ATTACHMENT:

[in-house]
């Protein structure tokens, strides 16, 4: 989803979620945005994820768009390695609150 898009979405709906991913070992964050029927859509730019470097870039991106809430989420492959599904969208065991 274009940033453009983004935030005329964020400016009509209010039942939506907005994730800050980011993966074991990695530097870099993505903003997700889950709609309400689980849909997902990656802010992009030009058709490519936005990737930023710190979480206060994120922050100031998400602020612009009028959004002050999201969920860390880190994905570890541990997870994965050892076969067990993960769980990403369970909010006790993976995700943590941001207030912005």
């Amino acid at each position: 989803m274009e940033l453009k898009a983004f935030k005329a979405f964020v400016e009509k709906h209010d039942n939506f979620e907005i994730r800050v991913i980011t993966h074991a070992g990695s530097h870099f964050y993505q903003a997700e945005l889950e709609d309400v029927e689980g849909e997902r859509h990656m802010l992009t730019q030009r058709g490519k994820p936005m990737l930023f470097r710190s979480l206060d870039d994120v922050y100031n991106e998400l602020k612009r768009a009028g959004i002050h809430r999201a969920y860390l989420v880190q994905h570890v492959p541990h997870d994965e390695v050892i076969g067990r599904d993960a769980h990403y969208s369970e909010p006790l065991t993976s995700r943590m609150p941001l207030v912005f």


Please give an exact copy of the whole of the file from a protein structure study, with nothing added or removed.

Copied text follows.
[in-house]
């Protein structure tokens, strides 16, 4: 989803979620945005994820768009390695609150 898009979405709906991913070992964050029927859509730019470097870039991106809430989420492959599904969208065991 274009940033453009983004935030005329964020400016009509209010039942939506907005994730800050980011993966074991990695530097870099993505903003997700889950709609309400689980849909997902990656802010992009030009058709490519936005990737930023710190979480206060994120922050100031998400602020612009009028959004002050999201969920860390880190994905570890541990997870994965050892076969067990993960769980990403369970909010006790993976995700943590941001207030912005």
């Amino acid at each position: 989803m274009e940033l453009k898009a983004f935030k005329a979405f964020v400016e009509k709906h209010d039942n939506f979620e907005i994730r800050v991913i980011t993966h074991a070992g990695s530097h870099f964050y993505q903003a997700e945005l889950e709609d309400v029927e689980g849909e997902r859509h990656m802010l992009t730019q030009r058709g490519k994820p936005m990737l930023f470097r710190s979480l206060d870039d994120v922050y100031n991106e998400l602020k612009r768009a009028g959004i002050h809430r999201a969920y860390l989420v880190q994905h570890v492959p541990h997870d994965e390695v050892i076969g067990r599904d993960a769980h990403y969208s369970e909010p006790l065991t993976s995700r943590m609150p941001l207030v912005f």